Home » Sermons » Sermon for Holy Thursday, April 9, 2020

Sermon for Holy Thursday, April 9, 2020

Matthew 26:36-46 (Holy Thursday)

“Christ in the Garden”

Lutheran Church of Our Redeemer, Enfield, CT

April 9, 2020

 

Grace, mercy, and peace to you from God our Father, and from our Lord and Savior Jesus Christ. Amen.

Our text is recorded in Matthew 26:

36Then Jesus went with them to a place called Gethsemane, and he said to the disciples, “Sit here while I go over there to pray.” 37And taking Peter and the two sons of Zebedee, he began to be sorrowful and troubled. 38Then he said to them, “My soul is very sorrowful unto death. Remain here and be alert with me.” 39And going a little farther, he fell on his face and prayed, saying, “My Father, if it is possible, let this cup pass away from me. Nevertheless, not as I will, but as you will.” 40And he came to the disciples and found them sleeping, and he said to Peter, “So you all are not able to stay alert with me one hour? 41Be alert and pray in order that you might not enter into temptation. To be sure, the spirit is willing, but the flesh is weak.” 42Again, he went away a second time and prayed, saying, “My Father, if it is not possible for this cup to pass away from me unless I drink it, your will be done.” 43And he came again and found them sleeping, for their eyes were heavy. 44And leaving them again, he went away and prayed a third time saying the same words. 45Then he came to the disciples and said to them, “Finally, are you sleeping and resting? Behold, the hour stands near and the Son of Man is handed over into the hands of sinners. 46Get up; let us go. Behold, the one who is handing me over stands near.”

 

          It was what one might call an “epic fail.” Peter, James, and John with Jesus in Gethsemane. Jesus’ soul—His very being—greatly sorrowful unto death! His request in His time of need, “Remain here and be alert with me.” And they couldn’t. They could not watch and be ready and pray. These disciples were not, in fact, strong enough to watch with Jesus for even one hour.

          How terribly sad and tragic! In a few hours of time, Judas the betrayer would come and hand Jesus over to the chief priests and elders of the people. All the disciples would run away. Jesus would be bound and taken before the high priest, Caiaphas, and the whole Jewish ruling council. He would be condemned to death and taken before the Roman governor, Pontius Pilate, who, despite finding none of the charges against Jesus warranting death, would end up handing Jesus over to the will of the Jewish leaders to be crucified. On the cross, even God the Father would forsake Jesus as He bore in His own body the sins of every human person from Adam and Eve until the end of time.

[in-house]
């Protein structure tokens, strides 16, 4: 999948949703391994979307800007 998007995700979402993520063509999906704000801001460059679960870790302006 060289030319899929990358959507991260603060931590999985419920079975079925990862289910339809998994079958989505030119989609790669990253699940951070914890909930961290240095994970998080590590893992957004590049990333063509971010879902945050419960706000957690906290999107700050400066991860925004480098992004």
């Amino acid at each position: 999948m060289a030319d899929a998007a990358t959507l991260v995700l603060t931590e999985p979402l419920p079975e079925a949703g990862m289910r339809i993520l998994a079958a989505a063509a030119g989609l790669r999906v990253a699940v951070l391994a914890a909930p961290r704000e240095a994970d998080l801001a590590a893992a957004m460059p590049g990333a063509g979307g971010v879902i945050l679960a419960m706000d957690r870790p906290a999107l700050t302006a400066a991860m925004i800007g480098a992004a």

Jesus—alone in the garden. Jesus—alone on the cross. Is it any wonder that the Lord’s entire being was very sorrowful unto death? As true God and true Man, Jesus knew what was going to happen to Him. It was the eternal plan of salvation! The path that He walked to save us from our sins, from death, and from Satan’s power was not an easy one. Jesus endured poverty, contempt, and persecution in His earthly life. Consider, He had only strips of cloth and a manger at His birth. When He came to share the good news of the reign and rule of God at Nazareth, the people tried to throw Him down from the brow of the hill. Once, in the temple, they picked up stones to stone Him. And yet, Jesus was strong enough to go all the way to the goal of the Scriptural plan laid out for Him. But the disciples could not watch for one hour.

Maybe the hymn says it best, “Jesus loves me, this I know, for the Bible tells me so, little ones to Him belong, I am weak, but He is strong.” We are weak because we are sinners. The bonds of our sin hold us in weakness so that we cannot obey perfectly the commandments of God. We, like the disciples, are often unable to even watch and be alert with Him for even one hour—in God’s House, to receive His Word and Sacrament, to be showered with Gospel gifts of forgiveness and new life. No, we decide we’d rather have that extra hour in bed, or on the athletic field, or in front of the TV. I wonder if this time away from God’s House will kindle a strong desire in God’s people not to neglect the great opportunity that we will have again of being together in the place where God meets with us in Christ through the power of the Spirit, where we can be with Jesus for an hour to receive from Him and His strength the gifts He wants to give.